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Re^7: MongoDB replacing an array

by Mr. Muskrat (Canon)
on Aug 26, 2012 at 23:38 UTC ( #989891=note: print w/replies, xml ) Need Help??

in reply to Re^6: MongoDB replacing an array
in thread MongoDB replacing an array

I'm hoping that I can learn a bit about MongoDB from trying to help you. Is the update happening within the @cols foreach loop? How are you getting $col? $col = $db->$cols;?

Based on your @new foreach print, it looks like you are storing multiple timestamps in each record. Is that what you intended? If so, it seems odd to me to store timestamps in a column named timestamp. :)

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Re^8: MongoDB replacing an array
by neilwatson (Priest) on Aug 27, 2012 at 00:21 UTC

    Yes, I am getting $col as you describe. No issue there. Yes, multiple timestamps in a record. This is what I intend.

    Neil Watson

      Perhaps my short example script that seems to be working will help shed some light on what's wrong with yours? At the very least, I've gotten a little exposure to MongoDB out of this experience.

      #!/bin/env perl use strict; use warnings; use Data::Dumper; use MongoDB; use Try::Tiny; my $conn; # the connection can fail try { $conn = MongoDB::Connection->new; } catch { chomp( my $err = $_ ); $err =~ s/ at .*//; die "Unable to connect to the default MongoDB ($err)"; }; my $db = $conn->mydb; # shouldn't ever die because MongoDB will create + it if it doesn't exist my $hosts = $db->hosts; # ditto $hosts->insert({host => "", timestamp => [ qw( 20110101 20110 +202 20110303 ) ]}); $hosts->insert({host => "", timestamp => [ qw( 20110101 20110 +202 20110303 ) ]}); $hosts->insert({host => "", timestamp => [ qw( 20110707 20110 +808 20110909 ) ]}); $hosts->insert({host => "", timestamp => [ qw( 20111010 20111 +111 20111212 ) ]}); $hosts->insert({host => "", timestamp => [ qw( 20110404 20110 +505 20110606 ) ]}); my $all_hosts = $hosts->find; my $ts; while ( my $host = $all_hosts->next ) { push @{$ts->{$host->{host}}}, @{$host->{timestamp}}; } # add non-existant host just to try and get an exception $ts->{''} = [ qw( 20120606 ) ]; $all_hosts->reset; for my $host ( keys %$ts ) { print "Updating $host..."; my @new = @{ $ts->{$host} }; # I wasn't able to get it to die even when trying to update a non- +existant record # $rc->{updatedExisting} will contain a true/false value but $rc-> +{err} is always undef # but I feel better trying to catch the croak my $rc; try { $rc = $hosts->update( { host => $host }, { '$set' => { timestamp => [ @new ] } }, { multiple => 1, safe => 1 } ); } catch { warn sprintf( "Couldn't update records for host %s, %s", $host +, $_ ); }; print $rc->{updatedExisting} ? 'success' : 'failure', "\n"; } while ( my $host = $all_hosts->next ) { printf "%s => %s\n", $host->{host}, Dumper( $host->{timestamp} ); } $hosts->drop; $db->drop;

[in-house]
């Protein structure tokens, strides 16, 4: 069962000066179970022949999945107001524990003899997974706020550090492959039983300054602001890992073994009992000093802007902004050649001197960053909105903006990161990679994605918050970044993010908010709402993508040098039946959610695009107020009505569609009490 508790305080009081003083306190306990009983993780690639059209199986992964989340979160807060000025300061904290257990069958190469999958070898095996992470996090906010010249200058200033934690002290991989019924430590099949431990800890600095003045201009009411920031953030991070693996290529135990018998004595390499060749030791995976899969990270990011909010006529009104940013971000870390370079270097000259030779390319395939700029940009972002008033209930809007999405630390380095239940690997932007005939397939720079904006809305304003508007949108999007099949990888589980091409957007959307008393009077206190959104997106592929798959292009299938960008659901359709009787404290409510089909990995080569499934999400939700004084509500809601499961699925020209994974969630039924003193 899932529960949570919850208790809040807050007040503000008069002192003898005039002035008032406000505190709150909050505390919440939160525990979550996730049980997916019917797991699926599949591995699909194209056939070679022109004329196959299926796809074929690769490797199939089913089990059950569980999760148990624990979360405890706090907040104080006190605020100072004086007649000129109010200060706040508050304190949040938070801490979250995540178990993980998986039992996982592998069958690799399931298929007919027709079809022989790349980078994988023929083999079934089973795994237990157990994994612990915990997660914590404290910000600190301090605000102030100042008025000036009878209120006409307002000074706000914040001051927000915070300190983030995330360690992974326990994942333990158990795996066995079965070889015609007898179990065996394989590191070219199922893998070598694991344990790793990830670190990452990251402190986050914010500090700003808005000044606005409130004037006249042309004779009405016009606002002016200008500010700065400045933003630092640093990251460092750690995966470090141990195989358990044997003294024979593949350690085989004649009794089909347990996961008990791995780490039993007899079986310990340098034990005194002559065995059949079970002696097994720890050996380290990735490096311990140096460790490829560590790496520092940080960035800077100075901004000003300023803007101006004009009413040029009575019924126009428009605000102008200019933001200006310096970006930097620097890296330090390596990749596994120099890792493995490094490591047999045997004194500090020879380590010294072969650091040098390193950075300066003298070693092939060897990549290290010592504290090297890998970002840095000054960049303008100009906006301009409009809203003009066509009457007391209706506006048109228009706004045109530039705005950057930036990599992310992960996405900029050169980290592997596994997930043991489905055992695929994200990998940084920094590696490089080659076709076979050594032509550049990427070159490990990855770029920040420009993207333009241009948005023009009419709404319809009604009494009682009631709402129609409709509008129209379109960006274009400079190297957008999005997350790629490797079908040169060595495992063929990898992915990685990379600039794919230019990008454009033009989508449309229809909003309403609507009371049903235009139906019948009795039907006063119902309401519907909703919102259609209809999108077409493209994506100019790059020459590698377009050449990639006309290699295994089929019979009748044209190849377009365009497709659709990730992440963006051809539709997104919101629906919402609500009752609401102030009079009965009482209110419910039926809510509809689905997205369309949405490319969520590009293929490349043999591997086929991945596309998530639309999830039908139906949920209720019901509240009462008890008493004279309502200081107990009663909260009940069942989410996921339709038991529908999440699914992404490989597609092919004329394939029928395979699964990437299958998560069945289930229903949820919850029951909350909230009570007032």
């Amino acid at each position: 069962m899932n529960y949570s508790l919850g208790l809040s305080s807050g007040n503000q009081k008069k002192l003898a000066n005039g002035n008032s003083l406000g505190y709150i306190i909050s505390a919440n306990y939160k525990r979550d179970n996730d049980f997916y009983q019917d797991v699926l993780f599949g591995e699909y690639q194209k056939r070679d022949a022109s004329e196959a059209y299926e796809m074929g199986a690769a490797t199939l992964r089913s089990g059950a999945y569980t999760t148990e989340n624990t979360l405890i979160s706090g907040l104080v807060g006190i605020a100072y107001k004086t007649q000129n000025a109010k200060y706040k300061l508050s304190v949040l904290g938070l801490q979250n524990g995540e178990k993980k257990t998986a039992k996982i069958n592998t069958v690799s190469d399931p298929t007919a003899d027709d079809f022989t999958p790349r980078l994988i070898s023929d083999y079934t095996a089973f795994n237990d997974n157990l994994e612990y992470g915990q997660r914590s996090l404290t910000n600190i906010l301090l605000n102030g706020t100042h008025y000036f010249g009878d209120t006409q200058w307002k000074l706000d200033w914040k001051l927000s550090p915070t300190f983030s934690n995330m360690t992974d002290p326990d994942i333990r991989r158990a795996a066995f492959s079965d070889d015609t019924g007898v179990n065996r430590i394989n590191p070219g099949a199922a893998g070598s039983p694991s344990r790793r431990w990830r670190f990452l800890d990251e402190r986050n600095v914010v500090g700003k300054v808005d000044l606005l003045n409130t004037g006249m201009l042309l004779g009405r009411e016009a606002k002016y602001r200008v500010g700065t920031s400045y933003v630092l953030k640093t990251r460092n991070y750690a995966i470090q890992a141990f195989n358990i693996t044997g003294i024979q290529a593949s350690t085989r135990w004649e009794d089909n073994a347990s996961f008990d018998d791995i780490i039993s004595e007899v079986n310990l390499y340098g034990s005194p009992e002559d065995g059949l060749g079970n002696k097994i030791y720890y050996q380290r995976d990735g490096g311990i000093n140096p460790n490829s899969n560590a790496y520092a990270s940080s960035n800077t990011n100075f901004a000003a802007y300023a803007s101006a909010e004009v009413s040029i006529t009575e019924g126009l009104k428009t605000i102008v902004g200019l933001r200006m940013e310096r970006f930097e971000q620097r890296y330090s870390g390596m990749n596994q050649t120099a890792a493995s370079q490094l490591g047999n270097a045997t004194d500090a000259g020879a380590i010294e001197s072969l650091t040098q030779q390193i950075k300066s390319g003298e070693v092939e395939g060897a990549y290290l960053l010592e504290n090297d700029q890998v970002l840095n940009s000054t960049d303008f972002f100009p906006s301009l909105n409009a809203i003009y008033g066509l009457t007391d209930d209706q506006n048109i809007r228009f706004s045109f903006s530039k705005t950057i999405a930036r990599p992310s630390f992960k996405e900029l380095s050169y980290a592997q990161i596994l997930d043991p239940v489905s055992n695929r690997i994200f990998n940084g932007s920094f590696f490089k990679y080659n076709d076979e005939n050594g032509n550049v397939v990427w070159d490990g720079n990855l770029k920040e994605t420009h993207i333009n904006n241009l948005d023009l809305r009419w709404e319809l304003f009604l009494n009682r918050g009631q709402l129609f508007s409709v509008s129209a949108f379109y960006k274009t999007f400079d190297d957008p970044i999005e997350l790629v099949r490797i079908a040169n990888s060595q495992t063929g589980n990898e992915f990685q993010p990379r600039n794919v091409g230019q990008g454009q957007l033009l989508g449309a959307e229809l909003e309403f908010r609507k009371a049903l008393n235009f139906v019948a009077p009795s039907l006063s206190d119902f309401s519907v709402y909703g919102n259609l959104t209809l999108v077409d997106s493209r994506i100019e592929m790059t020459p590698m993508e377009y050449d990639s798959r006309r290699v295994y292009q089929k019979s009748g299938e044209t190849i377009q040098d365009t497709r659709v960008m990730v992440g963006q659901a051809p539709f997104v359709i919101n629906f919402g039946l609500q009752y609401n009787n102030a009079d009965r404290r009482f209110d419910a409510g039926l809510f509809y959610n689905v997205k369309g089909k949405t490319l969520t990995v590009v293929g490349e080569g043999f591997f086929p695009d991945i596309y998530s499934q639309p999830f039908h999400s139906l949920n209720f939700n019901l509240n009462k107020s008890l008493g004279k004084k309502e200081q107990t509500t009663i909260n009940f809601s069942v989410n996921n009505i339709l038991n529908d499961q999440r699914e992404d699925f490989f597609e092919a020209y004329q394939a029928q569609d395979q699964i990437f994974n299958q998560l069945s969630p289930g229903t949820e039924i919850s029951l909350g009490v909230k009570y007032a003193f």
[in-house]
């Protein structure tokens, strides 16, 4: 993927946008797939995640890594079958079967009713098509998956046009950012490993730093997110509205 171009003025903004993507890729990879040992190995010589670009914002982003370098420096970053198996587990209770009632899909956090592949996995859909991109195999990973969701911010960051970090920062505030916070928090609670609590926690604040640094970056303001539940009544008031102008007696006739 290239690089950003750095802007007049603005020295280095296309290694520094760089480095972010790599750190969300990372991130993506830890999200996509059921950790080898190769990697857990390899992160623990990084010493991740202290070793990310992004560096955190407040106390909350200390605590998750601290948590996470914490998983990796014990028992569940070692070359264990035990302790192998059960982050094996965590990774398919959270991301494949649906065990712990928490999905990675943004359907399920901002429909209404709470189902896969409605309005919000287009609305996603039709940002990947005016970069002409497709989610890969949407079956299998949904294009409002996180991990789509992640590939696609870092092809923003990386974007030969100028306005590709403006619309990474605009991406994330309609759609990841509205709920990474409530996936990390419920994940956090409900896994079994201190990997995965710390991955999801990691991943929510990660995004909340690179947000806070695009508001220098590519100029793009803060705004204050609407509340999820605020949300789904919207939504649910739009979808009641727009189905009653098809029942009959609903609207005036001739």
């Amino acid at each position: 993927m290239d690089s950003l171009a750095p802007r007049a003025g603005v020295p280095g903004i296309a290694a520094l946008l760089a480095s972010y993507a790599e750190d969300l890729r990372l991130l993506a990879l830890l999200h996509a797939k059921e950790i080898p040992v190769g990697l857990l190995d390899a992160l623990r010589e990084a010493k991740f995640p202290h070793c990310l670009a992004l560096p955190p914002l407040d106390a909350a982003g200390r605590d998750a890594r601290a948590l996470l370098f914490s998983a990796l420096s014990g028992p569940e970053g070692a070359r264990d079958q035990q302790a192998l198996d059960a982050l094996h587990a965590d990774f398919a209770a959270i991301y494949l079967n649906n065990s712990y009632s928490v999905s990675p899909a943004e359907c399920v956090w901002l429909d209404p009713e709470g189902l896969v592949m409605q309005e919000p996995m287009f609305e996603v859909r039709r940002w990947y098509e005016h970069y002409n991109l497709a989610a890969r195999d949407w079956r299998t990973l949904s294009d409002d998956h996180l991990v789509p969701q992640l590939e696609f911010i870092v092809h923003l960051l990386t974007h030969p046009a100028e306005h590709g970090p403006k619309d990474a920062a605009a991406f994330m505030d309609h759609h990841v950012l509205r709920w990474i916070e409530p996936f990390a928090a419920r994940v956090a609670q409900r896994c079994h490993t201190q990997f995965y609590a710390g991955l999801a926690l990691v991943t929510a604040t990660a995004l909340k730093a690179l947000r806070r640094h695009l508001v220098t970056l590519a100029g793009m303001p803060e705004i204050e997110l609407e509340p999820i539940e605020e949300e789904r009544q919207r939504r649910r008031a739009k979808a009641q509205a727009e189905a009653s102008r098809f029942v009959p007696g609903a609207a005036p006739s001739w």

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[Corion]: Maybe you could reduce ITIL to a computer network, a man and a dog. The network runs the computations. The man is there to feed the dog. The dog is there to prevent the man from accessing the computers.
[marto]: from experience of this side of the fence, it's all about proving to people that you are ITIL compliant, then the client ignores logical processes anyway :P
[marto]: when you work on the outside, for a client, you can make them aware of the stupids, but they don' t always listen :/
[Corion]: Yeah, you can lead them to water, but it's illegal to drown them...
[Discipulus]: Here my solution marto: create a win fake machine insied AD. do a micro fake partition foreach remote partition you wont to monit. put a web server that acept from data from remote systems and full fake partition as needed. fake partition are Mb. ;=)
[marto]: Discipulus yeah, the nuclear industry love fake machines sitting around on a controlled domain :P
[marto]: changing a typo on a website is often a great deal of paper work :P

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